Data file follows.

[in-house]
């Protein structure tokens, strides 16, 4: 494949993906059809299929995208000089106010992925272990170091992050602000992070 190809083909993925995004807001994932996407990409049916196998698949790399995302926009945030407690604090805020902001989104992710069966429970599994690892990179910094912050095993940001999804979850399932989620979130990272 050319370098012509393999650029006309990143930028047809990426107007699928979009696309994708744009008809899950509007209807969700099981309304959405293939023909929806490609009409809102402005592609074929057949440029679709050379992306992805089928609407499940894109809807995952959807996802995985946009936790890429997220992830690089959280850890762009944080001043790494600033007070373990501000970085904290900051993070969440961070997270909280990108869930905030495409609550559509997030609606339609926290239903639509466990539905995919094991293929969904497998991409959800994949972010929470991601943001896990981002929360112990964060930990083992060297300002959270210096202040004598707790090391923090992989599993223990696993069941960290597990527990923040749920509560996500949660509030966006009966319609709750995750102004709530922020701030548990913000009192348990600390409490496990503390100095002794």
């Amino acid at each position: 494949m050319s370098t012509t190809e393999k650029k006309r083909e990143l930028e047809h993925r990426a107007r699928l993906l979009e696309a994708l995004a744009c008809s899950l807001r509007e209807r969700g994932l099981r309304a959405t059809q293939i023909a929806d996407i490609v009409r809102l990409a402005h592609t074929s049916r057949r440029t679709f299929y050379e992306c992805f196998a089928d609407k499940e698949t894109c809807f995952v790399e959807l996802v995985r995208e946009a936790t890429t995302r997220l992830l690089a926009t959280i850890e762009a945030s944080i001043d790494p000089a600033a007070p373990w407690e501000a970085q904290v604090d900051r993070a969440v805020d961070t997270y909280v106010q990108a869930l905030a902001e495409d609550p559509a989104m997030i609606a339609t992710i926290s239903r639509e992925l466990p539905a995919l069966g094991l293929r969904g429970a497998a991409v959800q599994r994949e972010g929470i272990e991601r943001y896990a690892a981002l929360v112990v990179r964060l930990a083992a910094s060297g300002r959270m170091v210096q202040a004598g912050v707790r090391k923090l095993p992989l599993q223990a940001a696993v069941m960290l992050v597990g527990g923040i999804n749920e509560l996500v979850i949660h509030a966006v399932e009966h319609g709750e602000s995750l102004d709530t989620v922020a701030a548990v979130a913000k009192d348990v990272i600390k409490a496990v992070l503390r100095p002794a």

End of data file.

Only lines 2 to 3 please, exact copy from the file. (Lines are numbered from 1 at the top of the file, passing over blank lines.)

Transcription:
């Protein structure tokens, strides 16, 4: 494949993906059809299929995208000089106010992925272990170091992050602000992070 190809083909993925995004807001994932996407990409049916196998698949790399995302926009945030407690604090805020902001989104992710069966429970599994690892990179910094912050095993940001999804979850399932989620979130990272 050319370098012509393999650029006309990143930028047809990426107007699928979009696309994708744009008809899950509007209807969700099981309304959405293939023909929806490609009409809102402005592609074929057949440029679709050379992306992805089928609407499940894109809807995952959807996802995985946009936790890429997220992830690089959280850890762009944080001043790494600033007070373990501000970085904290900051993070969440961070997270909280990108869930905030495409609550559509997030609606339609926290239903639509466990539905995919094991293929969904497998991409959800994949972010929470991601943001896990981002929360112990964060930990083992060297300002959270210096202040004598707790090391923090992989599993223990696993069941960290597990527990923040749920509560996500949660509030966006009966319609709750995750102004709530922020701030548990913000009192348990600390409490496990503390100095002794």
């Amino acid at each position: 494949m050319s370098t012509t190809e393999k650029k006309r083909e990143l930028e047809h993925r990426a107007r699928l993906l979009e696309a994708l995004a744009c008809s899950l807001r509007e209807r969700g994932l099981r309304a959405t059809q293939i023909a929806d996407i490609v009409r809102l990409a402005h592609t074929s049916r057949r440029t679709f299929y050379e992306c992805f196998a089928d609407k499940e698949t894109c809807f995952v790399e959807l996802v995985r995208e946009a936790t890429t995302r997220l992830l690089a926009t959280i850890e762009a945030s944080i001043d790494p000089a600033a007070p373990w407690e501000a970085q904290v604090d900051r993070a969440v805020d961070t997270y909280v106010q990108a869930l905030a902001e495409d609550p559509a989104m997030i609606a339609t992710i926290s239903r639509e992925l466990p539905a995919l069966g094991l293929r969904g429970a497998a991409v959800q599994r994949e972010g929470i272990e991601r943001y896990a690892a981002l929360v112990v990179r964060l930990a083992a910094s060297g300002r959270m170091v210096q202040a004598g912050v707790r090391k923090l095993p992989l599993q223990a940001a696993v069941m960290l992050v597990g527990g923040i999804n749920e509560l996500v979850i949660h509030a966006v399932e009966h319609g709750e602000s995750l102004d709530t989620v922020a701030a548990v979130a913000k009192d348990v990272i600390k409490a496990v992070l503390r100095p002794a």